It’s the green season, from lawns to gardens to Maine’s scenic roadsides, which makes it the best time to simply stop and recognize the marvelous mystery of nature’s design.

While we need not look further than our backyards, Tuesday’s news contained some thought-provoking examples of nature’s handiwork.

The 17-year cicadas – one of the most intriguing phenomenon in nature – have appeared on Cape Cod, according toThe Boston Globe.

Various types of cicadas appear with clockwork regularity in 12 states, but not in Maine, which is just as well. If you’ve never experienced a cicada invasion, it is difficult to describe, and not very pleasant. For about month, the hard-shelled insects with beady red eyeballs begin droning when the sun arises and do not stop until the sun sets.

It can be unnerving to the uninitiated.

The creepy critters hang from bushes, trees and utility poles, often thousands to the acre. They create a reverberating, droning sound that is unique in nature, which the Globe likened to a hovering UFO, without explanation.

They fly in your face, they smash into your windshield, they crunch underfoot and they mate in grotesque positions. Then they leave their tough, thumb-sized carcasses hanging all over the place, to later scare the wits out of tree climbing youngsters.

They live nearly all of their lives underground, emerging only to mate, lay eggs and die. Perhaps most impressively, they do no harm. They do not bite or sting, and they do no damage to plants. Entirely benign.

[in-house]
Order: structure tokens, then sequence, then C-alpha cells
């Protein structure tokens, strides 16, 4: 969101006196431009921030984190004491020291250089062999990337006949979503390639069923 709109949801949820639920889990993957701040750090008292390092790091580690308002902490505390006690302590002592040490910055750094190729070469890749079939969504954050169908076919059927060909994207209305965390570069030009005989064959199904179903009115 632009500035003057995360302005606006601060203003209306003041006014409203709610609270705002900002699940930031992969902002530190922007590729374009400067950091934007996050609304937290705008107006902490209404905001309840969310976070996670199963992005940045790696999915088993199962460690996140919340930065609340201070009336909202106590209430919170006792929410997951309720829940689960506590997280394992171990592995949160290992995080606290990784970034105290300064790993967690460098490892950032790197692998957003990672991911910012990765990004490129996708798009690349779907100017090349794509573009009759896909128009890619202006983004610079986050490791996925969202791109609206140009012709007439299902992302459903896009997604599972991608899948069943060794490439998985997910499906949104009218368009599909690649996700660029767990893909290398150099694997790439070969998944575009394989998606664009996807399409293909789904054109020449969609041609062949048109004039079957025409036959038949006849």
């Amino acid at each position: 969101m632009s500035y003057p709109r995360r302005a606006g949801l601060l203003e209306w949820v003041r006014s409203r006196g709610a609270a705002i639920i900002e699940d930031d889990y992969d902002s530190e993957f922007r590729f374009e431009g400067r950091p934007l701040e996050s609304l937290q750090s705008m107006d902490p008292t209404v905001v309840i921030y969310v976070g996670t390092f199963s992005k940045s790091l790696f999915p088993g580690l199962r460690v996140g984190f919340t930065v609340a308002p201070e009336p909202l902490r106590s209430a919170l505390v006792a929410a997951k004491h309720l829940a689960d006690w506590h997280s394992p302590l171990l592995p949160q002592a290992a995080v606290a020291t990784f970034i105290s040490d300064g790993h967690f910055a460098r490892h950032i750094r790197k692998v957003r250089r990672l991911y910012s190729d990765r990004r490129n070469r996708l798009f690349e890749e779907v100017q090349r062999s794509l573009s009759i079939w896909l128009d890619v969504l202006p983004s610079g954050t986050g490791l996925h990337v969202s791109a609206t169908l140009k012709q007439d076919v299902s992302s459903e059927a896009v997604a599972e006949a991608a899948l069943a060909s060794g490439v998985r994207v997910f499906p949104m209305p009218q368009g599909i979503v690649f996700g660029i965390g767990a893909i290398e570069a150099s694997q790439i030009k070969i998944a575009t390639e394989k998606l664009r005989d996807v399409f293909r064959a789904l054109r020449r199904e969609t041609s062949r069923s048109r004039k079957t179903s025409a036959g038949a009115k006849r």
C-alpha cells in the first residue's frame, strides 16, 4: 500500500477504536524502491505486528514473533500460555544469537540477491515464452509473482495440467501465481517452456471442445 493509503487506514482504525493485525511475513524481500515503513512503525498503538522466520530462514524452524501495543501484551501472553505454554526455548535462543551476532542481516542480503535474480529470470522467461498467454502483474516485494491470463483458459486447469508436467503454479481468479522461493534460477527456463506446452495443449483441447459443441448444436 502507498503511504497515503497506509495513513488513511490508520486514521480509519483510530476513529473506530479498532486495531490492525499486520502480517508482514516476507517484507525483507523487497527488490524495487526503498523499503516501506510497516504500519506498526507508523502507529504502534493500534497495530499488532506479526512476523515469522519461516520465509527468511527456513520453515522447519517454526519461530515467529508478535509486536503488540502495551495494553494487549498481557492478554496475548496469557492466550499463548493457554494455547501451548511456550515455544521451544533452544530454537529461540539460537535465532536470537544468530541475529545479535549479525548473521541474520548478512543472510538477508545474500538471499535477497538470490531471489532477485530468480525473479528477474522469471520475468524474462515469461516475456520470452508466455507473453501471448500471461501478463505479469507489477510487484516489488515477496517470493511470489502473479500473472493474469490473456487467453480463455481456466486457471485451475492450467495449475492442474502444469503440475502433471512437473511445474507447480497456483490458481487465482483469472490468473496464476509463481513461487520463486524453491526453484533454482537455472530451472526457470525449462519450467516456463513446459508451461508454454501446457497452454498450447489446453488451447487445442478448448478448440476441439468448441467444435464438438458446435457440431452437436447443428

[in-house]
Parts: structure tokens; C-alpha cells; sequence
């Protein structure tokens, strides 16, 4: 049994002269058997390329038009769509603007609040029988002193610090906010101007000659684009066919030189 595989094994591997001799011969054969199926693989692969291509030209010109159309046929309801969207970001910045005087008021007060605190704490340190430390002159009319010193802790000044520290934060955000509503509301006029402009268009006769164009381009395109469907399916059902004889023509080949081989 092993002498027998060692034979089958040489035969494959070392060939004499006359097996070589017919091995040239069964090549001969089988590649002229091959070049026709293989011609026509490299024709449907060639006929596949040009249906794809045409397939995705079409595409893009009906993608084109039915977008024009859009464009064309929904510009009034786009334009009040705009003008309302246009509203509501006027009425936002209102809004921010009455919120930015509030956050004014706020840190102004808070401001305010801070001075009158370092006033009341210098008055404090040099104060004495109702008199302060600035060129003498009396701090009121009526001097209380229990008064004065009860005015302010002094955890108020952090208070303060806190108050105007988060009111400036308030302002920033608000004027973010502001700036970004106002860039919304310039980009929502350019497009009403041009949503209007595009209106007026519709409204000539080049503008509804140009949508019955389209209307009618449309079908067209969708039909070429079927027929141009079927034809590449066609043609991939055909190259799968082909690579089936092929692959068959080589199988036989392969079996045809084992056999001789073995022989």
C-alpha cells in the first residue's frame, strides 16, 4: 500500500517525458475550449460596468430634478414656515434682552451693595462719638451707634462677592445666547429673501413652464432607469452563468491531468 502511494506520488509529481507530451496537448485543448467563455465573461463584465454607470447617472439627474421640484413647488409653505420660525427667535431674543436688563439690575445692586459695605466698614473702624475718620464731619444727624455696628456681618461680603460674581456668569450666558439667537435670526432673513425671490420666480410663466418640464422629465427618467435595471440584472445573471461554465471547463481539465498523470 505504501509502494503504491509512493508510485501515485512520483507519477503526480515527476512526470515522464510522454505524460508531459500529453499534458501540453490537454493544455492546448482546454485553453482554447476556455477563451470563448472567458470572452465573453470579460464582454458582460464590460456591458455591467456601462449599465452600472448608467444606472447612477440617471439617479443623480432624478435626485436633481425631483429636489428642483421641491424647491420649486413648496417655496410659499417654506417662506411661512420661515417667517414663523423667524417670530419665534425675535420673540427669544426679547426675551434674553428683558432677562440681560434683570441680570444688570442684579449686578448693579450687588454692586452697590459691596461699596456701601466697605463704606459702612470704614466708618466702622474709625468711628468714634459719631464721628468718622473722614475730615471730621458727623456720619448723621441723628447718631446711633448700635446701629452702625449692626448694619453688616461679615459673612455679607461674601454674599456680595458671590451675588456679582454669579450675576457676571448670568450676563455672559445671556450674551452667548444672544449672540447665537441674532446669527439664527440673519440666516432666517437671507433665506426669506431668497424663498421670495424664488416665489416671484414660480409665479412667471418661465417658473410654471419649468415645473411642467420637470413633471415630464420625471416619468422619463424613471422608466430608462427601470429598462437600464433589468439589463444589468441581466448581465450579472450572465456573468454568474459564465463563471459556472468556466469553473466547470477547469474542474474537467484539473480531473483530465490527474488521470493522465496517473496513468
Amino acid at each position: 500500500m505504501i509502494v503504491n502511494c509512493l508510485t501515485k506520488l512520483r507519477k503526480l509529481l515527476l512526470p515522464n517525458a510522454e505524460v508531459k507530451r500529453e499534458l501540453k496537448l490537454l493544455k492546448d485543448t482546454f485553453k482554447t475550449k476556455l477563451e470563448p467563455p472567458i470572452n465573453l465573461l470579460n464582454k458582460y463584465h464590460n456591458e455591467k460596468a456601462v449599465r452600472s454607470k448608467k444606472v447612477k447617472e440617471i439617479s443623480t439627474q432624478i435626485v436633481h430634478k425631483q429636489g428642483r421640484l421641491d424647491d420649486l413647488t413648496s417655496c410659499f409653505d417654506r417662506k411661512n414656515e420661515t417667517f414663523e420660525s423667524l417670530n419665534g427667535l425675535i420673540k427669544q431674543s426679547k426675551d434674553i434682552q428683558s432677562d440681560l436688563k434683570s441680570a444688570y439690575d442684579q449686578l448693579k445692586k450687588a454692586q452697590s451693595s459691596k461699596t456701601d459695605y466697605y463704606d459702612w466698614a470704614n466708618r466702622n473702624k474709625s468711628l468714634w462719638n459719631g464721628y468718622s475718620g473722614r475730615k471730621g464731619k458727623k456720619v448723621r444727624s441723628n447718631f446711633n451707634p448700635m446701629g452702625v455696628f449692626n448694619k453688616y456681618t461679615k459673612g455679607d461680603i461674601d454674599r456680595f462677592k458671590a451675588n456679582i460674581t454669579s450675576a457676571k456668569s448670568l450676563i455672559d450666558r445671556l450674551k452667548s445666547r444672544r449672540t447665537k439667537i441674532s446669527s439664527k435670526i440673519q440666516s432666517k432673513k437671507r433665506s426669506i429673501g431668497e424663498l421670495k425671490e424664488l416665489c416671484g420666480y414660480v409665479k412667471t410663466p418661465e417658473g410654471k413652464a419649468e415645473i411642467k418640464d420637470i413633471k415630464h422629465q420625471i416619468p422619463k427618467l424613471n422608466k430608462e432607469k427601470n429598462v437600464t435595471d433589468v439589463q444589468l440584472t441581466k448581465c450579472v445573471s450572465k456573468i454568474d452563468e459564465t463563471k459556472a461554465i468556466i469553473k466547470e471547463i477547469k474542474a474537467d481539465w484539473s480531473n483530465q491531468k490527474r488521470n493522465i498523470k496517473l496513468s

They simply spend a month once every 17 years driving people crazy.

In the other fascinating story of the day, The New York Times reported on the secret lives of plants, which seems a bit too much like the 1986 movie “Little Shop of Horrors.”

Some plants, according to researchers, can recognize their own relatives. If they sense a plant is not a relation, they “aggressively sprout nutrient-grabbing roots,” according to The New York Times. If it’s a relative, they courteously give it room to grow.

“I’m just amazed at what we’ve found,” Susan A. Dudley, an evolutionary plant ecologist at McMaster University in Hamilton, Ont., told the Times. “Plants have a secret social life.”

While we commonly see plants as “passive greenery,” scientists are finding that plants sense things about the plants around them and then use that information to their advantage.

Scientists haven’t found any plants that feed on human blood and flesh. But there is an intriguing time-lapse photo sequence on the Times Web site showing a parasitic plant emerging from the ground, sniffing the air, locating another plant, growing in its direction and attaching itself. The dodder plant senses chemicals in the soil and air to detect its victim.

The discoveries blur the long-held scientific distinction that said plants just “vegetate,” while only animals sense, learn and act on information.

Like we said, it’s a strange and fascinating world.


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